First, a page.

Where are all of the leveraged buyout funds when you need them? By this stage in the economic expansion, we should have some faith that the smaller-capitalization stocks, the ones that have been scorned and hated by this market, could survive a couple of lean years.

We should also, if the accounting is right, believe that many of the smaller-cap companies have tons of cash hanging around, almost stockpiling, on the balance sheet. And we should have managers who are sick of looking at their stocks hanging at the exact same place while Internet stocks hug the new high list.

So why haven't these managers tried to take over their own companies? Why haven't they reached out to LBO funds or to banks and bought in their equity to capture these luscious streams of income for themselves? If these stocks are as darn cheap as their proponents say they are, why isn't someone doing anything about it?

Small-caps, for many of the liquidity reasons I have cited over and over, are going nowhere. The only real hope for them is to LBO or to be bought by conglomerates trying to bring out values.

The latter would be a natural here if there were such a thing. In the '80s, we had companies like

Hanson

and

Gulf and Western

that used to simply look for values and snap up companies, can management, streamline and then suck out the excess profits and return them to shareholders.

But conglomerates are hated by this market, so no one has any kind of currency in that world to do these rollups. And the LBO funds? Who the heck knows? Where did they go? Why aren't they scanning for companies that hit my screen for high cash ratios and high book value? Why aren't they conspiring with managements to take over companies and then, when the pasture is greener five years from now, bring them public again with a much greater insider ownership? Why haven't the investment bankers put together new funds to take advantage of this small-cap vs. large-cap arbitrage and take these companies private?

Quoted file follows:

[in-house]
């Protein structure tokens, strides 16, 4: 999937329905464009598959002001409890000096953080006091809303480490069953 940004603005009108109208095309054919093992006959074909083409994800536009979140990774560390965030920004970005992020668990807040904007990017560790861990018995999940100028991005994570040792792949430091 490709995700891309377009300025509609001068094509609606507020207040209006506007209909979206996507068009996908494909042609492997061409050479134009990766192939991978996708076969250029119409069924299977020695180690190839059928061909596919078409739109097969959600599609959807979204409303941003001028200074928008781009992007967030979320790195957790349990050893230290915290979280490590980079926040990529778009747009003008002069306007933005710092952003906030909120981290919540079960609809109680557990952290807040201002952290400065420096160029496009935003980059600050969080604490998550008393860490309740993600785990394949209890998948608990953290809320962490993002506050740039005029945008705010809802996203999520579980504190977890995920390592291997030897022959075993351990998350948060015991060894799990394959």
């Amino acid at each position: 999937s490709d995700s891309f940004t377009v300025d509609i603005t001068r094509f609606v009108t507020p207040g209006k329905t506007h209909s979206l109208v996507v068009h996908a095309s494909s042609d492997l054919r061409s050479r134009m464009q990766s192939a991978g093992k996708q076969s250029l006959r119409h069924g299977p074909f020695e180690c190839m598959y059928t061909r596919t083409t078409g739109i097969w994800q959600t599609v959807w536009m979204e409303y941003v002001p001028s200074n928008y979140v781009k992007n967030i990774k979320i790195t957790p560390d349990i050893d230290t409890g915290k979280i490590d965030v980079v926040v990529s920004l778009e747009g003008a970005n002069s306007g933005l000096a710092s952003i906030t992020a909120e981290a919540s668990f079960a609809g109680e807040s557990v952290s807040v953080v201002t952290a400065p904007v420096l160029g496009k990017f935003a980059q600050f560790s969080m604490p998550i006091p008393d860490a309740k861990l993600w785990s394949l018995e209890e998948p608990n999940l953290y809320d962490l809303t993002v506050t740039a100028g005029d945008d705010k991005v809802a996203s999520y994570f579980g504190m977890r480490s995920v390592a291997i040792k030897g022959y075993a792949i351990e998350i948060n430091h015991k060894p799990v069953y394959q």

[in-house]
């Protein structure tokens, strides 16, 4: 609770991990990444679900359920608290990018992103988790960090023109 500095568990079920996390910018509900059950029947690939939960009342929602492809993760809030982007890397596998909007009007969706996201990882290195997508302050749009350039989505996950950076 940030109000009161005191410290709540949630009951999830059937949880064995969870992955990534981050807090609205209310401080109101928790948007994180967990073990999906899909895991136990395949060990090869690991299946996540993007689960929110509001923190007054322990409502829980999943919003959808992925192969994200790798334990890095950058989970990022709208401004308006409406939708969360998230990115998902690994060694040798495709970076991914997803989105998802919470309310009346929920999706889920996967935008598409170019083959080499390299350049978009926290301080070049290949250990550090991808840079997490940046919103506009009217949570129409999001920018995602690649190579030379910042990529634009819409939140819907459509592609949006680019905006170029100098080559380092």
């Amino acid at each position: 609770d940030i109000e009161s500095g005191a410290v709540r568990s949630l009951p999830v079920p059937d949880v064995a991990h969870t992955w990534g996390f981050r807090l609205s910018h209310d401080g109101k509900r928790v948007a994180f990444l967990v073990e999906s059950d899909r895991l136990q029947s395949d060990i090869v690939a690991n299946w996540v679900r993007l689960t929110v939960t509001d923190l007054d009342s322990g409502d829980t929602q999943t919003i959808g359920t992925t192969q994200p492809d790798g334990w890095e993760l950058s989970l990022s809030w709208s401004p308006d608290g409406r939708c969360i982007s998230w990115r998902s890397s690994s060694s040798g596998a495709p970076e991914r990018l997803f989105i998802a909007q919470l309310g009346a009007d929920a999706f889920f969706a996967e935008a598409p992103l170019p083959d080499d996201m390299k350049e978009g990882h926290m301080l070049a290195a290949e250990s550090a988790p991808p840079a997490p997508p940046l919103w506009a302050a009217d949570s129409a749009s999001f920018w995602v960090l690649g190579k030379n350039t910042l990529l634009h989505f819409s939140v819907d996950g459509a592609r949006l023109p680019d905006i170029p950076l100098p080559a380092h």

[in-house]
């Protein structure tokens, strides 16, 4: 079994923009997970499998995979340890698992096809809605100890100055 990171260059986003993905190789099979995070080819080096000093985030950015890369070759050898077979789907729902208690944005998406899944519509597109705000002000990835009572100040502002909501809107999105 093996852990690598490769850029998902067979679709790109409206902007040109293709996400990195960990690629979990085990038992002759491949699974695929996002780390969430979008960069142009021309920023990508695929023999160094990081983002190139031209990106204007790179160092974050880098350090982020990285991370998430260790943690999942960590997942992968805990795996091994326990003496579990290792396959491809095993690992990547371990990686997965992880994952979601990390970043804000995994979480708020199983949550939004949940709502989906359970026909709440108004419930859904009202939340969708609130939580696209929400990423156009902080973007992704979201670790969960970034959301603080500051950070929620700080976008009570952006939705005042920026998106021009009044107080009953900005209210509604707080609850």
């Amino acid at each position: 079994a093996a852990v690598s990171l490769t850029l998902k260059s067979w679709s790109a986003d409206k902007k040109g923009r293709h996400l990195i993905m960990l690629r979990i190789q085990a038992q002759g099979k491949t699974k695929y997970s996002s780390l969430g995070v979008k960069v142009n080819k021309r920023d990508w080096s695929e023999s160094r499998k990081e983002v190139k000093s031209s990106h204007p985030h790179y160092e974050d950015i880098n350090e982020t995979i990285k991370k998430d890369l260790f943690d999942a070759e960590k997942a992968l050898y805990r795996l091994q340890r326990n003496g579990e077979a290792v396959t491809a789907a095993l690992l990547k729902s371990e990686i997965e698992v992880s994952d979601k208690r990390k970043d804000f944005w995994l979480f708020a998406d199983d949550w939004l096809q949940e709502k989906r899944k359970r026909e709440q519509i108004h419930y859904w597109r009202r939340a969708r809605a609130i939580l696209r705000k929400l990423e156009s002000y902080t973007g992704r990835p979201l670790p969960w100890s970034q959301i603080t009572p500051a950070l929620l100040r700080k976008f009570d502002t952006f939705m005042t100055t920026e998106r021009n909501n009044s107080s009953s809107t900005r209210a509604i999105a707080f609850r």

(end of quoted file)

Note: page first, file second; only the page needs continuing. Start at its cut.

Only after we see the takeovers and the LBOs are the small-caps going to move. No money manager can bring out the value, and money managers are loath to take stakes in companies and push managements to do something to bring out value. They would rather just sell.

As long as they would rather just sell, you will find me in the

S&P 500

and its larger-cap kin.

James J. Cramer is manager of a hedge fund and co-founder of TheStreet.com. Under no circumstances does the information in this column represent a recommendation to buy or sell stocks. Cramer's writings provide insights into the dynamics of money management and are not a solicitation for transactions. While he cannot provide investment advice or recommendations, he invites you to comment on his column by sending a letter to TheStreet.com.